If all the beds in a hospital are full, how does the hospital accept new patients?
No simple riddle, that question motivates much of the research of Jing Dong, an assistant professor in the division of Decision, Risk, and Operations. In a series of new and forthcoming studies, Dong and her colleagues have developed data-driven models that might help hospitals increase the number of admitted patients, decrease lengths of stay, and speed up discharge processes — all by focusing on the number of beds in the hospital.
“Given the high cost of operating hospitals, administrators need to pay more attention to the efficiency of their operations,” says Dong, a specialist in service operations management. “I think I’m in a unique position to help them look at whether there’s room for improving that efficiency.”
Dong’s insights have the potential to put a dent in the high cost of US hospital care. About 18 percent of gross domestic product, or $3.3 trillion, was spent on healthcare in 2016, with one-third going to hospital care. Maintaining a single hospital bedroom costs about $1 million a year — so if patients can be safely discharged faster and more people can use the same bed over the course of a year, overall costs have the potential to come down.
Get Out of Bed
How does a hospital get the most of its beds? Hospital physicians typically conduct rounds once a day to examine whether patients are ready for discharge. In a study with Linda Green, the Cain Brothers & Company Professor of Healthcare Management, and Associate Professor Carri Chan, Dong found that hospitals can cut more than six hours off patients’ average length of stay by conducting two rounds at specific times of the day.
The optimal time for a physician to conduct rounds is six hours before the peak patient influx, the professors found; if they’re allowed to add a second inspection, it should be scheduled 12 hours later, according to their 2017 paper published in Operations Research. (Conducting any more inspections makes a marginal difference.)
Another way to reduce hospital congestion is by posting ER wait-time, as some hospitals are now doing. But this can backfire if hospitals are not constantly updating their information, as Dong found in a study to be published in Management Science this year with Galit Yom-Tov of Technion and Elad Yom-Tov from Microsoft Research.
In their analysis of more than 200 hospitals that provide wait-time information, Dong found that patients may act strategically to help balance the workload between hospitals. However, when the information is not up-to-date, strategic behavior of patients may worsen hospital congestion due to the delayed feedback effect.
“We proposed that, instead of hospitals using a four-hour moving average to estimate their delays, which is their current practice, they should use more up-to-date information,” says Dong.
Make Your Bed
A hospital can also add new beds to reduce congestion, although this introduces new costs. To find the optimal number of beds, Dong teamed up with Ohad Perry of Northwestern University to develop a mathematical model that quantify the relationship between the number of beds and the quality of service for each inpatient unit.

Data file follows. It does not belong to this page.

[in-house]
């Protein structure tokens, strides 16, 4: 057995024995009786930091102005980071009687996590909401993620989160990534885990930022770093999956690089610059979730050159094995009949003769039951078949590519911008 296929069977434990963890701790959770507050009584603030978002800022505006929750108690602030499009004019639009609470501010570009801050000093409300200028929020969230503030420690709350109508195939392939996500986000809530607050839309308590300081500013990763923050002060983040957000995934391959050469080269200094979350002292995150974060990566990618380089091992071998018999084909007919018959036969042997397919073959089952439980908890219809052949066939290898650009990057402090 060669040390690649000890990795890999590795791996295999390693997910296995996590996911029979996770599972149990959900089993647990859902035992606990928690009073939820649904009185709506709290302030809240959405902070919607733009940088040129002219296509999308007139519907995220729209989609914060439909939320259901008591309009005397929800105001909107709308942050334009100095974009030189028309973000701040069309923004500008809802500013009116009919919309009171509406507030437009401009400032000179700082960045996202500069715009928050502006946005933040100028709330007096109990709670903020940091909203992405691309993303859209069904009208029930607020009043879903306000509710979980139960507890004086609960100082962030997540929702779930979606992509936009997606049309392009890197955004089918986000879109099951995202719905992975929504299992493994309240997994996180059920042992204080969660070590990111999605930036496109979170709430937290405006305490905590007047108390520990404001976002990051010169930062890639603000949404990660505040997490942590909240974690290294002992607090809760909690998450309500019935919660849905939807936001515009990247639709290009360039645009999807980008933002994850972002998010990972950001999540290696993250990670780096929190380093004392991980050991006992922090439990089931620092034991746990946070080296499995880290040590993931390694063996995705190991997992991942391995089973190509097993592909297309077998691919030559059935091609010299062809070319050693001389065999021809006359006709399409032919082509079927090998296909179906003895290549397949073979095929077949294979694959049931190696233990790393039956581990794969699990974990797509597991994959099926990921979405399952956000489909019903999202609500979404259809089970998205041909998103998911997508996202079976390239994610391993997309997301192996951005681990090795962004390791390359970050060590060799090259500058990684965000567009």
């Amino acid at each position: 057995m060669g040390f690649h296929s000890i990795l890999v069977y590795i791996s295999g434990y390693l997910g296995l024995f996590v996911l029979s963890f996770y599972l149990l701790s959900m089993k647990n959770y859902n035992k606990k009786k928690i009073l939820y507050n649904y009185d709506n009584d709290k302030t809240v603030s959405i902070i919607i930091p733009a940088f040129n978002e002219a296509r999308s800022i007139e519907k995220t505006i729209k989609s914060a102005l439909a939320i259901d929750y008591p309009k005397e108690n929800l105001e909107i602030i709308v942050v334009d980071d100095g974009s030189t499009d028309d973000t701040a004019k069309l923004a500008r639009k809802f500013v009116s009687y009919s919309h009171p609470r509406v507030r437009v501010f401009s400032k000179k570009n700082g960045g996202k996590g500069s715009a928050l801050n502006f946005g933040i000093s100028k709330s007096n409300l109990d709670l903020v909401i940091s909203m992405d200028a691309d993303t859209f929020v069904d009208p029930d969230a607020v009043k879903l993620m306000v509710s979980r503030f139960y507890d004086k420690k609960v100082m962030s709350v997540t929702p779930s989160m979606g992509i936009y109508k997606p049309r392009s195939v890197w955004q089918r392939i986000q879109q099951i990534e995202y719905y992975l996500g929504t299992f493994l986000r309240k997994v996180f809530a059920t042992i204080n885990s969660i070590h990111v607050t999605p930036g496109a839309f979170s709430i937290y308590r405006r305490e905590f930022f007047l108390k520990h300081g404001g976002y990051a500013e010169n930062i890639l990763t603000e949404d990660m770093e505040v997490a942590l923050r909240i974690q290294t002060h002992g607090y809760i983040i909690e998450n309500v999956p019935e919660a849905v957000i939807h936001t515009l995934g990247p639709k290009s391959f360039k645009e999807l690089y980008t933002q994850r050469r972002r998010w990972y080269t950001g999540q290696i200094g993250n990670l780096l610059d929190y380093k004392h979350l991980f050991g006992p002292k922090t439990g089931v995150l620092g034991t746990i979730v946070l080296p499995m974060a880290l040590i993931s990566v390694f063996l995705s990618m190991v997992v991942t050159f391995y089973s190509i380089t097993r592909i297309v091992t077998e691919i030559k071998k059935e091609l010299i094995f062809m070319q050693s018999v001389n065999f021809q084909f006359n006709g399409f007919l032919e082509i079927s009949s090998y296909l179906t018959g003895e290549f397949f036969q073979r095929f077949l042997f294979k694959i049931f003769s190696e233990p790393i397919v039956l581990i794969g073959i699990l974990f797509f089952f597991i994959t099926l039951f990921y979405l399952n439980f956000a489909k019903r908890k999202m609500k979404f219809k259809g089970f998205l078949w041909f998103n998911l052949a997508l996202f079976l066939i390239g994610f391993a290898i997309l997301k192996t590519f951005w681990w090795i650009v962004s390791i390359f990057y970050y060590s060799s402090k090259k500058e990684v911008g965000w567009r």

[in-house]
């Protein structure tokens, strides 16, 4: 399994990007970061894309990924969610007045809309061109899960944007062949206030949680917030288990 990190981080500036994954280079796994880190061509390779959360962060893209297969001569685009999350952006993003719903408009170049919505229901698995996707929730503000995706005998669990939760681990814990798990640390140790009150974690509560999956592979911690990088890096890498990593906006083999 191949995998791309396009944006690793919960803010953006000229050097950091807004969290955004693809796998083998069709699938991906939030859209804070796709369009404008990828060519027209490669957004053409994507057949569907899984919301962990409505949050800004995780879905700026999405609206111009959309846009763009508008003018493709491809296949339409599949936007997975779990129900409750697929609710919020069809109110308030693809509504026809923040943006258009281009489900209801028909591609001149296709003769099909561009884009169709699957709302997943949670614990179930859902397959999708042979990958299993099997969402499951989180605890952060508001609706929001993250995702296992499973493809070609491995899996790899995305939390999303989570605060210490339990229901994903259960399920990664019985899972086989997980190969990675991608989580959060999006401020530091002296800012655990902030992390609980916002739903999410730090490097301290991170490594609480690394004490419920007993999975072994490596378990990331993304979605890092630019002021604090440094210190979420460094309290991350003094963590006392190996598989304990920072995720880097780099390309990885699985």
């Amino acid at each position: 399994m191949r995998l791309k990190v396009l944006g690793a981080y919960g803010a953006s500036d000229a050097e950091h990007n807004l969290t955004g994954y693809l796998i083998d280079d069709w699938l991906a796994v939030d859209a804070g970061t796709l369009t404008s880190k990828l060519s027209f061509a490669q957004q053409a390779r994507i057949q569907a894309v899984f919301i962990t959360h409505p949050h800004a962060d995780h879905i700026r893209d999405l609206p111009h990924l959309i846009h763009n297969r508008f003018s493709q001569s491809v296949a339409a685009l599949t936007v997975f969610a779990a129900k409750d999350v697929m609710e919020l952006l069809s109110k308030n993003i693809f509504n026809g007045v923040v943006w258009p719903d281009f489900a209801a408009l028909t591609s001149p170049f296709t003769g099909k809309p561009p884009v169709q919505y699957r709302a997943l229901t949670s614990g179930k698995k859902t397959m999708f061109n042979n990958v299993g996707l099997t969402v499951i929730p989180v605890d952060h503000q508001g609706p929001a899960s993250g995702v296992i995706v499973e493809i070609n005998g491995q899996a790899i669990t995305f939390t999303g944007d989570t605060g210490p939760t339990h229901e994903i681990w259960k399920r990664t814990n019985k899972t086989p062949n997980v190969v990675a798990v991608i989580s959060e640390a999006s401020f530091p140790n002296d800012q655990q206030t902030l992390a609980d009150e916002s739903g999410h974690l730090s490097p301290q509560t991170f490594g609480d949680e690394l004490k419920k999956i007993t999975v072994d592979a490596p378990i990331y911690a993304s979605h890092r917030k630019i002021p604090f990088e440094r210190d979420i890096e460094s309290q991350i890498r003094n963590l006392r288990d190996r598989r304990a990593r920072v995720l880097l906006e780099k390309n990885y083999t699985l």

Their paper, “Queueing Models of Patient-Flow Dynamics in Inpatient Wards,” is to be published in Operations Research this year. The aim, says Dong, is that “each hospital can decide on the desirable level of service it wants to offer, and then find the corresponding number of beds that is needed.”
In a related working paper, with Fanyin Zheng of Columbia Business School, Pengyi Shi of Purdue, and Xin Jin of the Singapore National University Health System, Dong zoomed in on what kind of hospital beds are most needed to increase overall operational efficiency. The researchers found that when patients are assigned a bed outside their primary specialty, there can be an associated 19 percent increase in their length of stay. They also found that by reallocating 6 percent of bed capacity, the hospital can reduce patient waiting time by more than 10 percent and save more than 2,000 patient days a year.
“A lot of the improvements are achieved by taking a network view of the hospital units,” says Dong. “These units are all interconnected, helping one unit doing better will have a spillover effect to the others.”
“It’s not so much about treatment of patients or clinical decisions, but how hospitals operate,” she adds. “By working with hospitals, I see a lot of potential for efficiency improvement. It’s generating interesting research questions for me, but I also see how it could help hospitals save money and offer better quality of service to patients.”
Read the research
About the researcher
Jing Dong is an Assistant Professor in the Decision, Risk, and Operations division at the Graduate School of Business, Columbia University. Her primary research...Read more.